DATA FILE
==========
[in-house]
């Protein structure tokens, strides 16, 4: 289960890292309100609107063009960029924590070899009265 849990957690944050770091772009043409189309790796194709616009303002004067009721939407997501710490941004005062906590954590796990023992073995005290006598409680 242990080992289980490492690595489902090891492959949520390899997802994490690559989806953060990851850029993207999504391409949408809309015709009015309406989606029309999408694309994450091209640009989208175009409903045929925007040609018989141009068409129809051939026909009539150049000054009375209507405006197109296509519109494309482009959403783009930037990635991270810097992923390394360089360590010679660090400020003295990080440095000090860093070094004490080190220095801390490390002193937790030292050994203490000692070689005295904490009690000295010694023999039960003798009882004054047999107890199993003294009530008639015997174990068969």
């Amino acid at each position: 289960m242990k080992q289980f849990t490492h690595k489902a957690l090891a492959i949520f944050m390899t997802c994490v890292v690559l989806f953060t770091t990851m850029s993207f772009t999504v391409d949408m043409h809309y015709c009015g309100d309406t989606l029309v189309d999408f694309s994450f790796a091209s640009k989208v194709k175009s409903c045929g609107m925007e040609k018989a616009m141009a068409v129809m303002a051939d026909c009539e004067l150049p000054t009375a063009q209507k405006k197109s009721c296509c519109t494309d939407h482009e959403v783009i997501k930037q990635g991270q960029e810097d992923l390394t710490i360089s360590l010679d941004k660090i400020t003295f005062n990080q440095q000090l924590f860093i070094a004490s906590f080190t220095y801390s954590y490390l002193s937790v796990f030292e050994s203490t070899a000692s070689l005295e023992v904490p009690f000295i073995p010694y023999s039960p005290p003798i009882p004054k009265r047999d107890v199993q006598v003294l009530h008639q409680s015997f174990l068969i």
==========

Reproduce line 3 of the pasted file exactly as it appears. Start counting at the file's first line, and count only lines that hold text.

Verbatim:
């Amino acid at each position: 289960m242990k080992q289980f849990t490492h690595k489902a957690l090891a492959i949520f944050m390899t997802c994490v890292v690559l989806f953060t770091t990851m850029s993207f772009t999504v391409d949408m043409h809309y015709c009015g309100d309406t989606l029309v189309d999408f694309s994450f790796a091209s640009k989208v194709k175009s409903c045929g609107m925007e040609k018989a616009m141009a068409v129809m303002a051939d026909c009539e004067l150049p000054t009375a063009q209507k405006k197109s009721c296509c519109t494309d939407h482009e959403v783009i997501k930037q990635g991270q960029e810097d992923l390394t710490i360089s360590l010679d941004k660090i400020t003295f005062n990080q440095q000090l924590f860093i070094a004490s906590f080190t220095y801390s954590y490390l002193s937790v796990f030292e050994s203490t070899a000692s070689l005295e023992v904490p009690f000295i073995p010694y023999s039960p005290p003798i009882p004054k009265r047999d107890v199993q006598v003294l009530h008639q409680s015997f174990l068969i």